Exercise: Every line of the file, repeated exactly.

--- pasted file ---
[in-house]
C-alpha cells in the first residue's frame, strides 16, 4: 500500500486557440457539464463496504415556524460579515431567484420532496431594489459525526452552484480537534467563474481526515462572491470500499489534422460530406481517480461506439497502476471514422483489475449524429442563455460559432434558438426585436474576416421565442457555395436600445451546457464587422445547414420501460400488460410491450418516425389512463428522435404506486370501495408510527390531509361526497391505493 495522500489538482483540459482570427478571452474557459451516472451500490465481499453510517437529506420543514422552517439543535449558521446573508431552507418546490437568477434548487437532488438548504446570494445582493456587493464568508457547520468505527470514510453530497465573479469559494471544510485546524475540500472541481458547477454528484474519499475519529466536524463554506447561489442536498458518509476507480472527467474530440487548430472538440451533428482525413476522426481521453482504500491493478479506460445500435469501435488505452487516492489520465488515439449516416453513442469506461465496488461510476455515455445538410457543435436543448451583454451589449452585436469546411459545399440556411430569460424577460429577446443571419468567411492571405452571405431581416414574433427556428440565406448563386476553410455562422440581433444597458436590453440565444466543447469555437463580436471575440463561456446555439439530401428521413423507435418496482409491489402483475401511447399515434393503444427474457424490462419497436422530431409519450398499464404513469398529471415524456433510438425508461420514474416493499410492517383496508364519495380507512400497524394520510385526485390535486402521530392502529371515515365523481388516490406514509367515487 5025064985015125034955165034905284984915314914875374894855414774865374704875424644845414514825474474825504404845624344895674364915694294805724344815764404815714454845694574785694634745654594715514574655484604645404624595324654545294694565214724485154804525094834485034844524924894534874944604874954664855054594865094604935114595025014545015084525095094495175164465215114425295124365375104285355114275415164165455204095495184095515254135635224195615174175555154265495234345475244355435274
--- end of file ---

[in-house]
C-alpha cells in the first residue's frame, strides 16, 4: 500500500486557440457539464463496504415556524460579515431567484420532496431594489459525526452552484480537534467563474481526515462572491470500499489534422460530406481517480461506439497502476471514422483489475449524429442563455460559432434558438426585436474576416421565442457555395436600445451546457464587422445547414420501460400488460410491450418516425389512463428522435404506486370501495408510527390531509361526497391505493 495522500489538482483540459482570427478571452474557459451516472451500490465481499453510517437529506420543514422552517439543535449558521446573508431552507418546490437568477434548487437532488438548504446570494445582493456587493464568508457547520468505527470514510453530497465573479469559494471544510485546524475540500472541481458547477454528484474519499475519529466536524463554506447561489442536498458518509476507480472527467474530440487548430472538440451533428482525413476522426481521453482504500491493478479506460445500435469501435488505452487516492489520465488515439449516416453513442469506461465496488461510476455515455445538410457543435436543448451583454451589449452585436469546411459545399440556411430569460424577460429577446443571419468567411492571405452571405431581416414574433427556428440565406448563386476553410455562422440581433444597458436590453440565444466543447469555437463580436471575440463561456446555439439530401428521413423507435418496482409491489402483475401511447399515434393503444427474457424490462419497436422530431409519450398499464404513469398529471415524456433510438425508461420514474416493499410492517383496508364519495380507512400497524394520510385526485390535486402521530392502529371515515365523481388516490406514509367515487 5025064985015125034955165034905284984915314914875374894855414774865374704875424644845414514825474474825504404845624344895674364915694294805724344815764404815714454845694574785694634745654594715514574655484604645404624595324654545294694565214724485154804525094834485034844524924894534874944604874954664855054594865094604935114595025014545015084525095094495175164465215114425295124365375104285355114275415164165455204095495184095515254135635224195615174175555154265495234345475244355435274